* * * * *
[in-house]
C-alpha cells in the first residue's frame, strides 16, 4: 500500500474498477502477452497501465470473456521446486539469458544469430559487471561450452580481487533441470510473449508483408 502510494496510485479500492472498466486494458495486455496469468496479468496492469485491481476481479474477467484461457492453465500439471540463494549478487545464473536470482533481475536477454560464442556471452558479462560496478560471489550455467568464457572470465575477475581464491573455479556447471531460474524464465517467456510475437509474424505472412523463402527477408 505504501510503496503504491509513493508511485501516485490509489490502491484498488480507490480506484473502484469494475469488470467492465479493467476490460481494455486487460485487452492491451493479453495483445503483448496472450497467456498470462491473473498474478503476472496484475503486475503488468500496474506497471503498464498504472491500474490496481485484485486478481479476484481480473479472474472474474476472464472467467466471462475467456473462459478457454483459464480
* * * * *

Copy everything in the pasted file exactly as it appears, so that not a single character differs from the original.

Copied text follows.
[in-house]
C-alpha cells in the first residue's frame, strides 16, 4: 500500500474498477502477452497501465470473456521446486539469458544469430559487471561450452580481487533441470510473449508483408 502510494496510485479500492472498466486494458495486455496469468496479468496492469485491481476481479474477467484461457492453465500439471540463494549478487545464473536470482533481475536477454560464442556471452558479462560496478560471489550455467568464457572470465575477475581464491573455479556447471531460474524464465517467456510475437509474424505472412523463402527477408 505504501510503496503504491509513493508511485501516485490509489490502491484498488480507490480506484473502484469494475469488470467492465479493467476490460481494455486487460485487452492491451493479453495483445503483448496472450497467456498470462491473473498474478503476472496484475503486475503488468500496474506497471503498464498504472491500474490496481485484485486478481479476484481480473479472474472474474476472464472467467466471462475467456473462459478457454483459464480